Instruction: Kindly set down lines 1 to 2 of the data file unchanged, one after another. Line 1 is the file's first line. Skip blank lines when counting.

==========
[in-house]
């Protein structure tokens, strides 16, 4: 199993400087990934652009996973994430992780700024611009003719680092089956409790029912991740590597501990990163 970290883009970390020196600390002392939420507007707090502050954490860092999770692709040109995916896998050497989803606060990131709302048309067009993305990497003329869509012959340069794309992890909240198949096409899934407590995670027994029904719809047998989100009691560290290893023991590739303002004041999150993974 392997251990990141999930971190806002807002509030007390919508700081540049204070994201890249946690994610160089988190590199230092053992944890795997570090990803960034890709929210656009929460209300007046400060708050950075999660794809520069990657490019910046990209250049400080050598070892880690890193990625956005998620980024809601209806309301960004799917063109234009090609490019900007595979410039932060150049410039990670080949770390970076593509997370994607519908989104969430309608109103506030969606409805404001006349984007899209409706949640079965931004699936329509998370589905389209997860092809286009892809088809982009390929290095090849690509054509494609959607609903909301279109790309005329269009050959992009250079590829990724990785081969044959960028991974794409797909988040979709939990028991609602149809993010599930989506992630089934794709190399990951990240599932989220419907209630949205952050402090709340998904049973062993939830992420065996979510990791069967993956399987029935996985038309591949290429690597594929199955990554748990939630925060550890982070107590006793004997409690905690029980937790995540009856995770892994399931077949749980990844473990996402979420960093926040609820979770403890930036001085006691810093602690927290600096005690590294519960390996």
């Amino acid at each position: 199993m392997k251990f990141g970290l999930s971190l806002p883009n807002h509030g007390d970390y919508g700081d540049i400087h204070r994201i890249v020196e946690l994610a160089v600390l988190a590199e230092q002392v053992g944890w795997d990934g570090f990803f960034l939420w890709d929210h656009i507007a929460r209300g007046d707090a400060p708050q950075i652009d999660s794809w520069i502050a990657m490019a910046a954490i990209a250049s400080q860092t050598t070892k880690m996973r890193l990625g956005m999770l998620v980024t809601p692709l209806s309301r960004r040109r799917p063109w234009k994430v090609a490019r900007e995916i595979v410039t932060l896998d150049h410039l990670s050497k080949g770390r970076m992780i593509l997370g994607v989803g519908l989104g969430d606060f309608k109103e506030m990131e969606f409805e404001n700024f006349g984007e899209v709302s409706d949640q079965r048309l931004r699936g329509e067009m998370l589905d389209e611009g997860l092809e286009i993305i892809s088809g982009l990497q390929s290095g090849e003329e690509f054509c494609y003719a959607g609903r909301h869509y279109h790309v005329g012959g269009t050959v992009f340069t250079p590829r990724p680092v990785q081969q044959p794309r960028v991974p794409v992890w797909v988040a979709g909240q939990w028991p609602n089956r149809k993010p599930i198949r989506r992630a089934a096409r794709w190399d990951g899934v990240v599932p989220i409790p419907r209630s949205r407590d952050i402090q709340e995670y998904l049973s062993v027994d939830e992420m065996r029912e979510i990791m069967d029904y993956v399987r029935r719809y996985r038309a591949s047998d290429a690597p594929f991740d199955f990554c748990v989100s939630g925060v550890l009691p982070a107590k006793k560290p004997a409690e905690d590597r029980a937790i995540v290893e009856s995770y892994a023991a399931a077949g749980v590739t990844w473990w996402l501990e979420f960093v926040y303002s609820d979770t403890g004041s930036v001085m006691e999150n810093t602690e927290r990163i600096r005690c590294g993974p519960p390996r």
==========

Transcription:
[in-house]
């Protein structure tokens, strides 16, 4: 199993400087990934652009996973994430992780700024611009003719680092089956409790029912991740590597501990990163 970290883009970390020196600390002392939420507007707090502050954490860092999770692709040109995916896998050497989803606060990131709302048309067009993305990497003329869509012959340069794309992890909240198949096409899934407590995670027994029904719809047998989100009691560290290893023991590739303002004041999150993974 392997251990990141999930971190806002807002509030007390919508700081540049204070994201890249946690994610160089988190590199230092053992944890795997570090990803960034890709929210656009929460209300007046400060708050950075999660794809520069990657490019910046990209250049400080050598070892880690890193990625956005998620980024809601209806309301960004799917063109234009090609490019900007595979410039932060150049410039990670080949770390970076593509997370994607519908989104969430309608109103506030969606409805404001006349984007899209409706949640079965931004699936329509998370589905389209997860092809286009892809088809982009390929290095090849690509054509494609959607609903909301279109790309005329269009050959992009250079590829990724990785081969044959960028991974794409797909988040979709939990028991609602149809993010599930989506992630089934794709190399990951990240599932989220419907209630949205952050402090709340998904049973062993939830992420065996979510990791069967993956399987029935996985038309591949290429690597594929199955990554748990939630925060550890982070107590006793004997409690905690029980937790995540009856995770892994399931077949749980990844473990996402979420960093926040609820979770403890930036001085006691810093602690927290600096005690590294519960390996």